I’m far from a sleep expert. Heck, I’m one of those people who gives you a blank stare if you tell me to “sleep when the baby sleeps.” I still try to find 5-10 presleep minutes to read or mindlessly check social media on a work night as the kids (and, sometimes, husband) slumber away.

But, I’m concerned about the kids’ sleep schedules. With daylight saving time fast approaching, I get a little frantic about how it’ll affect everyone in the house.

So, I did a bit of research and found a couple of great resources that I thought I’d share with you. And if you don’t have the time to peruse each one, I’ve given a quick review/summary of them to make it even easier on you.

For the record, we have a five-year-old boy, a 2-year-old girl, and a 4-month-old girl. My husband and I both work full-time. Let’s be honest – I’m as concerned about we grown-ups handling the transition as I am the littles.

Today’s Parent: Apparently some people prefer spring daylight savings. Who knew? I personally hate losing an hour – and my son slept until 8:30 or later all weekend (he’s been sick so I allowed it) so I know there will be some dazed faces around here.

Anyhoo, Today’s Parent suggests getting kiddos up at their usual time of and continue with their usual naps and bedtimes, and they’ll be acclimated within a few days to a week. But for sensitive sleepers, start adjusting those times by a half hour several days in advance.

My favorite tips are the tools to help things go smoothly. From blackout curtains to a toddler alarm clock to sound machines (a must to keep our light-sleeping 2-year-old asleep when her little sister wakes up fussing at 3am), they’re all great ideas to make things easier on everyone.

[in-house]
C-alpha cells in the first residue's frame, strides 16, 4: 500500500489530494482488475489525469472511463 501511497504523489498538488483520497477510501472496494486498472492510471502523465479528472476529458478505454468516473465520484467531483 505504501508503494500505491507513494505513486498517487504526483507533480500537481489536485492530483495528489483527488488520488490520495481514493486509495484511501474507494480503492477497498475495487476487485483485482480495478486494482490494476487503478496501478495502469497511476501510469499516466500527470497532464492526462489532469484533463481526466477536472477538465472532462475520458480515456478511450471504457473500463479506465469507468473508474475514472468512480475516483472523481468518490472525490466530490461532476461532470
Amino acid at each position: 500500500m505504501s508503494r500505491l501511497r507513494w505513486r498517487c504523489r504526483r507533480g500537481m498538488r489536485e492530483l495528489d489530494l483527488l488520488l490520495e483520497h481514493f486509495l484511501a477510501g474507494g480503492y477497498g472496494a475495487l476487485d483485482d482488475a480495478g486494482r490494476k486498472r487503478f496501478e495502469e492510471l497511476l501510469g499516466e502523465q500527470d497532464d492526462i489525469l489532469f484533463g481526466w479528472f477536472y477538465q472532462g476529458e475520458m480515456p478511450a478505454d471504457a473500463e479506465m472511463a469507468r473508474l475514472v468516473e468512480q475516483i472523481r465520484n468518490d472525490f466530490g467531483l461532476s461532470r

Working Mother – A sleep expert at this “wow, they get it” website seconds the last advice as far as how to acclimate your child to the workday schedule, but adds a great extra tip for a general bedtime routine:

“Also, develop some quiet activities and a solid nighttime routine that can give you both some downtime and prevent baby from going to bed before she’s tired, resulting in tears and frustration for both of you. Puzzles or books are good options, and consider having your child flip through her own book while you catch up on your favorite magazine.”

Sleep Baby Love – This sleep consultant offers a list of five tips for helping your child cope with the change, but two are particularly great.

First, know your child. Some children won’t bat an eye at the changes, but others will be miserable and hyper sensitive to them. (For the record, I fall in the “doesn’t cope well” group, myself. I tend to get sick when the time change happens, too. My body just hates it.)

Secondly, use the light to your advantage. Nothing helps your body awaken like a shot of sunshine – but the same can apply when you’re trying to get your child down. Using the aforementioned room darkening blinds or curtains can help contain the brightness and opening the shades can help your child’s body clock adjust and get ready for the day.

She also suggests an adjustment to your child’s routine AFTER the time change, which is interesting. Move naptime in 15 minute increments towards the new naptime (and do it slowly – every three days move another 15 minutes) until they’ve reached the new norm.

I’d love to hear how you all handle the change. Do you do anything or not? Do you make adjustments? Do you try to trick everyone’s system with special curtains? And how do you feel about the whole daylight saving, overall?

“They’ve got the right stuff…baby….”

If you’re not old enough to remember the brief but awkwardly spectacular infatuation for NKOTB, I apologize…for soooo many reasons.